Burning trash rather than dumping it in landfill sites is becoming increasingly popular with municipal authorities as an answer to their garbage problems. In the United States, about 15 per cent of all waste is incinerated. Waste incinerators burn trash at high temperatures in furnaces, producing large volumes of gas and ash in the process. Although waste incinerators operate within strict pollution controls, proposals for new incineration plants often prompt local controversy because of fears over the health effects of pollutants. Waste incinerators can also bring benefits. Many incinerators use hot waste gases to drive steam turbines and generate electricity. According to the Citizens' Clearinghouse on Waste Management, waste incineration reduces the volume of garbage going to landfill by 90 per cent.
Waste incineration units produce one-third of the greenhouse gases released by landfill sites dealing with the same amount of garbage. Burning waste to generate power also releases less greenhouse gas than burning fossil fuels, such as oil and coal, because it does not release stored carbon.
People are exposed to toxic emissions from waste incinerators by breathing air or consuming contaminated food and water. Although there is no conclusive proof that waste incineration damages health, several studies cited by incineration opponents indicate a link. This research includes a 1996 British study, which found that people living near municipal incinerators face an increased risk of developing several different cancers. The Ministry of the Environment in Ontario, Canada, found that incinerators release chemicals that can cause nerve damage and lung disease. In Japan, scientists discovered that infant mortality rates in districts close to waste incinerators were 40 per cent to 70 per cent higher than normal. However, pollution control technology at waste incinerators has improved since these studies were carried out.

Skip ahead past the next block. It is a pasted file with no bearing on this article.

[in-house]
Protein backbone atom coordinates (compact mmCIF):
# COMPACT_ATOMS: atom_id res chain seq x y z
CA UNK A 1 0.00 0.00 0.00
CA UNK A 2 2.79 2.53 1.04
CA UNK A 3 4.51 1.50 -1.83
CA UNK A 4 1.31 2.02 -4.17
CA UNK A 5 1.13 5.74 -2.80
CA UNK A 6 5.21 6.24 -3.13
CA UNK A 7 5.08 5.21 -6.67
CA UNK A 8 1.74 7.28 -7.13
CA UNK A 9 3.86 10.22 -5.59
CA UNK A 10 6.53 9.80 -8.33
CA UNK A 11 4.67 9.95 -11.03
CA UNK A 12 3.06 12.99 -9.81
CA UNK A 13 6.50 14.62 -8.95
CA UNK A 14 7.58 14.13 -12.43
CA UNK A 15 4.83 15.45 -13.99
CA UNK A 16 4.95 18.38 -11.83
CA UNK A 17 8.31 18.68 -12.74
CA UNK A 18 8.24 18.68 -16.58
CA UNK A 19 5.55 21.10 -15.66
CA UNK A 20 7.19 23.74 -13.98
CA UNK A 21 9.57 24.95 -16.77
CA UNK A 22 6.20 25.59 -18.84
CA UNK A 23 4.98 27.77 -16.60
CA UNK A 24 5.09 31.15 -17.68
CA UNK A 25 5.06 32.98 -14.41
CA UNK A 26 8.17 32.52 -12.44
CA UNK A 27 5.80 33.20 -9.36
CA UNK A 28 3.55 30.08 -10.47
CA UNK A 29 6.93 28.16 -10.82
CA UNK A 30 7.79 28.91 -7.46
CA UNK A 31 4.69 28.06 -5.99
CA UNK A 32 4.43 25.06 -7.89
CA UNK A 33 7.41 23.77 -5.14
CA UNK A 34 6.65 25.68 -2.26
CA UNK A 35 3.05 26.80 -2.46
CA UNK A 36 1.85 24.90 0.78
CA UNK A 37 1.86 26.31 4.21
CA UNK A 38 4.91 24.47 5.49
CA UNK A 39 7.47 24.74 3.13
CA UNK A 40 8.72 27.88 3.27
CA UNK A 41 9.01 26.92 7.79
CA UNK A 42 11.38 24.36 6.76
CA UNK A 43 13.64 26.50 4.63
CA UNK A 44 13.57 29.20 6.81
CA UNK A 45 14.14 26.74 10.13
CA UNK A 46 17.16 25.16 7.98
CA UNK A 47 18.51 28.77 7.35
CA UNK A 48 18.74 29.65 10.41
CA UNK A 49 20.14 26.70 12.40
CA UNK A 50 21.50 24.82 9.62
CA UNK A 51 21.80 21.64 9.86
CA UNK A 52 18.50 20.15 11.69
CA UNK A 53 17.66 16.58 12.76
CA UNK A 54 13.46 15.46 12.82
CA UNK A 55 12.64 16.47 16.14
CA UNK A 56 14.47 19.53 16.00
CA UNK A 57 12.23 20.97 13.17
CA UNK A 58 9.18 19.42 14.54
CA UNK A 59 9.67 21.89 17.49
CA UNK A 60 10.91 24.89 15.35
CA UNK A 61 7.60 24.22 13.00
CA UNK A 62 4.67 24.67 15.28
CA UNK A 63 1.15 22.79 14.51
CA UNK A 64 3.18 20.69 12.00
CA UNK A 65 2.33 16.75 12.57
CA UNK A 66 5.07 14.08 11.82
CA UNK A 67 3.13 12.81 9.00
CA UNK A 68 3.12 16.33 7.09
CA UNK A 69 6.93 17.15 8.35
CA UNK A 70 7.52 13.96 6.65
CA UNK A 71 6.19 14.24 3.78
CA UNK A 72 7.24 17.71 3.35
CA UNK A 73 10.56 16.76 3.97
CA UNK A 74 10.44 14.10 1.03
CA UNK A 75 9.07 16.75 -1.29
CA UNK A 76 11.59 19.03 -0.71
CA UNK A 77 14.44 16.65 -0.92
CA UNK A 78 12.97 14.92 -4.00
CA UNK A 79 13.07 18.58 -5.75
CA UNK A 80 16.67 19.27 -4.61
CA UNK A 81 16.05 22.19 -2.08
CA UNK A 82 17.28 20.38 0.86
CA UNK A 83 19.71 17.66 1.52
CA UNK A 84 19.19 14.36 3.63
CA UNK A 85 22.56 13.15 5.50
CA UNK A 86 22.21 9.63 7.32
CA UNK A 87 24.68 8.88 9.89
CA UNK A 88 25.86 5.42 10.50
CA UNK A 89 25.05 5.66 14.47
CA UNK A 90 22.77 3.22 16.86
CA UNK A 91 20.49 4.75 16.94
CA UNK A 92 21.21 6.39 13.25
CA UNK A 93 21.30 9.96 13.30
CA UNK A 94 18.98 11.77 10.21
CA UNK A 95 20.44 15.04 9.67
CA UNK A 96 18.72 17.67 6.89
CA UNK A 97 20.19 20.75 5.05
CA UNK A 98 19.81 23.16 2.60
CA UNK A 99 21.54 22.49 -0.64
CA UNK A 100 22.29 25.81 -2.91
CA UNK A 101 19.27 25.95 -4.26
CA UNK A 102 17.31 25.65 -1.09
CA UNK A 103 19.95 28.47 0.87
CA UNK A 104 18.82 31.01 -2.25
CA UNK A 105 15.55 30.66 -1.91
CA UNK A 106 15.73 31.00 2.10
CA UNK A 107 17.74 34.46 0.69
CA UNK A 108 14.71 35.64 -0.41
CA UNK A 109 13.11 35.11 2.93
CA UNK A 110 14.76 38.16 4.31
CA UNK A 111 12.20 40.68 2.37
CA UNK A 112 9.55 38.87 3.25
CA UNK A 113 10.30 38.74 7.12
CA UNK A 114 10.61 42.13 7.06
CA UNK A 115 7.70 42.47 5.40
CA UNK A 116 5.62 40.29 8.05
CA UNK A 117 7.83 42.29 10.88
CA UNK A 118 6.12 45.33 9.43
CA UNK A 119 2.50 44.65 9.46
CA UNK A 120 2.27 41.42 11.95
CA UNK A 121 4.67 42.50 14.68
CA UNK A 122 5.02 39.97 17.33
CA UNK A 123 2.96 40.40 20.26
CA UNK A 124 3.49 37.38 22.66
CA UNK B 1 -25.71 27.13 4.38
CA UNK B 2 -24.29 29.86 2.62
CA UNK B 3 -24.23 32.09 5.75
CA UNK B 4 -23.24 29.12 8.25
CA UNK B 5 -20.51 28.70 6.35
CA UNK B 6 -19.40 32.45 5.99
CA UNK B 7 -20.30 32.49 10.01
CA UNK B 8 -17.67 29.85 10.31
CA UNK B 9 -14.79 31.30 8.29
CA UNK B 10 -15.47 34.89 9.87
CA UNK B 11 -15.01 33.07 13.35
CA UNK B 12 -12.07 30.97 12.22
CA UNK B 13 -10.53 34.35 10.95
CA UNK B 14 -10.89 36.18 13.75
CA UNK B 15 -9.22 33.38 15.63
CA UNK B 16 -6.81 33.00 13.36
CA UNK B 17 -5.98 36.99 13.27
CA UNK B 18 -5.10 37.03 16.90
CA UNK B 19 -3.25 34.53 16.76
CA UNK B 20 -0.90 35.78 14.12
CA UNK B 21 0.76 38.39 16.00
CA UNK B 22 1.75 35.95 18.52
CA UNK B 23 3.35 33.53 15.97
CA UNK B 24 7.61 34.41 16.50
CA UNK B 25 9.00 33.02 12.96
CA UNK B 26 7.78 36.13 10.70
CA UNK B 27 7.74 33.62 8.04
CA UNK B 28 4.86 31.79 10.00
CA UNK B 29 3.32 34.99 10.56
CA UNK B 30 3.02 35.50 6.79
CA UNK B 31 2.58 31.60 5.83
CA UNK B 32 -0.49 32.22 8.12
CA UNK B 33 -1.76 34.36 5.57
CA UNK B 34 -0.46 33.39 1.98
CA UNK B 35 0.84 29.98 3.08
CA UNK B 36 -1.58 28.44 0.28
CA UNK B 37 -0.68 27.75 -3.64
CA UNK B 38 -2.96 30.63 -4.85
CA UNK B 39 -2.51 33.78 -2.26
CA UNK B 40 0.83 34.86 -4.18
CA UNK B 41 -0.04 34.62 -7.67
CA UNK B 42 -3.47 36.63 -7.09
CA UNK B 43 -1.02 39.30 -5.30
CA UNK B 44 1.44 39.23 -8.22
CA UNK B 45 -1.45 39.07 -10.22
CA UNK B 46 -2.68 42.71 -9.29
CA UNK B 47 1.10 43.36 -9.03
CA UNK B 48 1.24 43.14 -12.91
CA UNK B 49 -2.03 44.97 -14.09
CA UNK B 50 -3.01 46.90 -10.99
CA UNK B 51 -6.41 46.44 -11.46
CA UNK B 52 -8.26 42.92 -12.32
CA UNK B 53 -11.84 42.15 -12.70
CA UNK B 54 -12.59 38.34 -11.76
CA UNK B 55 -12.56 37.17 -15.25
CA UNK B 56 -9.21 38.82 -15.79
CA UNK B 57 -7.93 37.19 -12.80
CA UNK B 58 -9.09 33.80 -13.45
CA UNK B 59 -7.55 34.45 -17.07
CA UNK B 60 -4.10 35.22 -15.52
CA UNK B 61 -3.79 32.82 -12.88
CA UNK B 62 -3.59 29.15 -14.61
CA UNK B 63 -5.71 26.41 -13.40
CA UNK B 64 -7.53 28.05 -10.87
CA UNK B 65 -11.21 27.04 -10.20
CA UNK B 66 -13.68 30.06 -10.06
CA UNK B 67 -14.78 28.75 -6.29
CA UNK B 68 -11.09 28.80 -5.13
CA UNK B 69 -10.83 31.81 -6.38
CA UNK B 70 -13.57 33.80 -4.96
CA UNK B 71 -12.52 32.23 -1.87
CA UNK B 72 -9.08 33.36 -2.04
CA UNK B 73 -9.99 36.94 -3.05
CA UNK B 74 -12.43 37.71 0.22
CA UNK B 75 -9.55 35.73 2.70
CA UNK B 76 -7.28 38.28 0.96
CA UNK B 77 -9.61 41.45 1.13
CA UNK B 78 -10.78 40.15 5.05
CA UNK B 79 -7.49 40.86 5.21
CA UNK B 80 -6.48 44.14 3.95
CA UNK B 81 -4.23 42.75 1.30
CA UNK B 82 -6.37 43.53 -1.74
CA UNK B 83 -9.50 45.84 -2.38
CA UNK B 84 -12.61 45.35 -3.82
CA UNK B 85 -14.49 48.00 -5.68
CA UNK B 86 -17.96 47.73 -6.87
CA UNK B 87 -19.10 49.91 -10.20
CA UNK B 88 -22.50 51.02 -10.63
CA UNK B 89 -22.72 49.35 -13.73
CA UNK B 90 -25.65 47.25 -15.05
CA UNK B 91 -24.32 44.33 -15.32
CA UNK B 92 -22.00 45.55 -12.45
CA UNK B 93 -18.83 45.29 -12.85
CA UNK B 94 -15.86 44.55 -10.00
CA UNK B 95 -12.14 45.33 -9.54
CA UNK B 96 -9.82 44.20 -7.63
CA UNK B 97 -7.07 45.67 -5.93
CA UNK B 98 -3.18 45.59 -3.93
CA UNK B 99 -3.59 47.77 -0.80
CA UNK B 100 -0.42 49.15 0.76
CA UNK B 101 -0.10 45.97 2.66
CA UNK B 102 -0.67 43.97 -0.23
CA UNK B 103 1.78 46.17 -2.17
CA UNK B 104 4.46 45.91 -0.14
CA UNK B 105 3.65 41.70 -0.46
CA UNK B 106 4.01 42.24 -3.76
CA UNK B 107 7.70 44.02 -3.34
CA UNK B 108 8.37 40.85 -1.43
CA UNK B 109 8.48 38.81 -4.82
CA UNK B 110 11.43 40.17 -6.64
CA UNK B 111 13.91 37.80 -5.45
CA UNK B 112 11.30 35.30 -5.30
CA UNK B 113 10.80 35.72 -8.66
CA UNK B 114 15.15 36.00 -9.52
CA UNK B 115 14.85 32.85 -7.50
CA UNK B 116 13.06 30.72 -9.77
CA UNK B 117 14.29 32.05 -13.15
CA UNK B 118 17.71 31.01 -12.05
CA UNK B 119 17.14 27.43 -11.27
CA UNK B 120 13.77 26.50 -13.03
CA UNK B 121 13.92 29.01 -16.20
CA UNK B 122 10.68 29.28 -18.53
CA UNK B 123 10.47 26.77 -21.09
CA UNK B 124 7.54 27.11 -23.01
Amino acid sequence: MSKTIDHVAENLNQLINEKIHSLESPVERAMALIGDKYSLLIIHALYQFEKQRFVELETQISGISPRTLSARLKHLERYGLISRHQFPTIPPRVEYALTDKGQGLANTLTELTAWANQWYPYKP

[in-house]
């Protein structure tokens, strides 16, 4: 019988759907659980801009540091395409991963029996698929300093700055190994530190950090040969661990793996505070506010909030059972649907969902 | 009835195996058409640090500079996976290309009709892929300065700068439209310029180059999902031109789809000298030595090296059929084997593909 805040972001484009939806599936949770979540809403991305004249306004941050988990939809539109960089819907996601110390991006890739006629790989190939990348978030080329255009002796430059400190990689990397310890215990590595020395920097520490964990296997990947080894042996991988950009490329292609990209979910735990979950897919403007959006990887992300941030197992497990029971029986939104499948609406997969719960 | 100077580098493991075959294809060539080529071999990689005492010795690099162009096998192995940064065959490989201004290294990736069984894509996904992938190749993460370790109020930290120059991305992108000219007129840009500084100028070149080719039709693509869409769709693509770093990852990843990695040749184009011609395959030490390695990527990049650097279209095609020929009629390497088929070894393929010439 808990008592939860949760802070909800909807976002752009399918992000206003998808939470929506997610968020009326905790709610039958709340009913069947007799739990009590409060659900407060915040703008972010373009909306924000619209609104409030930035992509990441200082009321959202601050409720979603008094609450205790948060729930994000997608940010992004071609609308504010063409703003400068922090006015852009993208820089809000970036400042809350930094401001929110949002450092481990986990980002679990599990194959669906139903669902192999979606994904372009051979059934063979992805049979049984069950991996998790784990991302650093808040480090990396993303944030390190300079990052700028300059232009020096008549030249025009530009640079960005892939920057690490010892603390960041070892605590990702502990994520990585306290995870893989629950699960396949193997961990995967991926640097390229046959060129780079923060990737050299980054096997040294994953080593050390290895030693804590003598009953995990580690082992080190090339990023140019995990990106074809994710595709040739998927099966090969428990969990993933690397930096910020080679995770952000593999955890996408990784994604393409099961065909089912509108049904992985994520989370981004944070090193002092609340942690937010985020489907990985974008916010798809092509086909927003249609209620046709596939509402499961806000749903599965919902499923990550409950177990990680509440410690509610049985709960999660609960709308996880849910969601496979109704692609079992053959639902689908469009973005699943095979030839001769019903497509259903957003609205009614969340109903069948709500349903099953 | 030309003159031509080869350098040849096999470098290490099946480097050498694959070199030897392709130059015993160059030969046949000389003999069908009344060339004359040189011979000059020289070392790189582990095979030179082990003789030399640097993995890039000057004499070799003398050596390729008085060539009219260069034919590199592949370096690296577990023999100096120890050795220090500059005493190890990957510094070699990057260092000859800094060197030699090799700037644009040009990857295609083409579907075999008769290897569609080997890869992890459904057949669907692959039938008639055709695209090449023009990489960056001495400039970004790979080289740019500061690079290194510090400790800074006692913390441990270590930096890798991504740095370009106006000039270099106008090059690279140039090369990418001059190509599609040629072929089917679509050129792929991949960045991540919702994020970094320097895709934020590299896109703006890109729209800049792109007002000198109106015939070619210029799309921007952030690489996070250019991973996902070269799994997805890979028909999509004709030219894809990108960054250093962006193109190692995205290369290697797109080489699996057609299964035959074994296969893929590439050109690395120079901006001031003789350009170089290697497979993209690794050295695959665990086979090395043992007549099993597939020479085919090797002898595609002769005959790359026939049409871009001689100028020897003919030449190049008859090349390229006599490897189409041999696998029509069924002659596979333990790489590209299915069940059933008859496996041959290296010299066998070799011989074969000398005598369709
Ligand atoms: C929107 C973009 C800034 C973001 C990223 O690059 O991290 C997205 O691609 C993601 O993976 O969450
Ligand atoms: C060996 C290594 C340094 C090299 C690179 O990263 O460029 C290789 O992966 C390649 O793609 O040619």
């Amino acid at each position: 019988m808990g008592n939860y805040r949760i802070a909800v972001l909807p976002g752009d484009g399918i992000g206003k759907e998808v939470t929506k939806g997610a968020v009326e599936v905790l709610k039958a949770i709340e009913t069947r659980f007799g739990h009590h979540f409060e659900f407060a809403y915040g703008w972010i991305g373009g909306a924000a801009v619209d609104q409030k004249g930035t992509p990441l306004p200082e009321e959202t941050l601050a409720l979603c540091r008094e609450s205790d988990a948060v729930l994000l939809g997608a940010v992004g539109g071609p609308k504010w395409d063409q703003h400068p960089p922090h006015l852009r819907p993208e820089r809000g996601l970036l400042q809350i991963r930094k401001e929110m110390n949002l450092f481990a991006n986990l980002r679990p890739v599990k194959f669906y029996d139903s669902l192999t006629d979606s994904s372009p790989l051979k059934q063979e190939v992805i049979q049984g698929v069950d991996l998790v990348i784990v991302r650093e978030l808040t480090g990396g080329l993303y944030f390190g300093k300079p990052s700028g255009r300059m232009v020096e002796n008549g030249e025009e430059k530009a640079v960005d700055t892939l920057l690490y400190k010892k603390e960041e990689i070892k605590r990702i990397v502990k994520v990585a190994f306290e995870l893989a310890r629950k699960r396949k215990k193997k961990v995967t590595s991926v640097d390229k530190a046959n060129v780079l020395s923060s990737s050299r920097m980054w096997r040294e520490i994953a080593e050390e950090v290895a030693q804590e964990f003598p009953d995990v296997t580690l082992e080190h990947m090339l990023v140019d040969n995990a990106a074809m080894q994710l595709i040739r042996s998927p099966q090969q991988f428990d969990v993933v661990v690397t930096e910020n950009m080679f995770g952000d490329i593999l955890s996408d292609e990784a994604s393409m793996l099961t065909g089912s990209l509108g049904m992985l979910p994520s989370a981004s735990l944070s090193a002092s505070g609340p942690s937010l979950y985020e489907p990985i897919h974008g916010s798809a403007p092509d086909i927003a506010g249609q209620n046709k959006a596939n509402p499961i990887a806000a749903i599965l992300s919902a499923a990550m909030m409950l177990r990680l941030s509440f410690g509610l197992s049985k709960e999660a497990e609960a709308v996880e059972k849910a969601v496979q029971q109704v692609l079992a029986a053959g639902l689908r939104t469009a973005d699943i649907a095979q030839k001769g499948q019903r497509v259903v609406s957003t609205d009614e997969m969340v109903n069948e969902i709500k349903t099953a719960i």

Waste incinerators cost around £65 million to build, significantly more than landfill dumps. Much of the garbage burnt by incinerators ends up as ash, including toxic materials captured by the incinerator's pollution filters. This ash is disposed of at specialist landfill sites for hazardous waste. According to the Citizens' Clearinghouse on Waste Management, this costs 10 times more than disposing of garbage at regular municipal landfill sites.
Waste incineration opponents believe that the money spent on incineration plants would be better invested in recycling. They also worry that incineration can reduce recycling, because both systems require the same type of garbage to remain economically viable. However, some European countries successfully run recycling and incineration schemes side by side. In the Netherlands, 28 per cent of garbage is recycled and 31 per cent of trash is incinerated.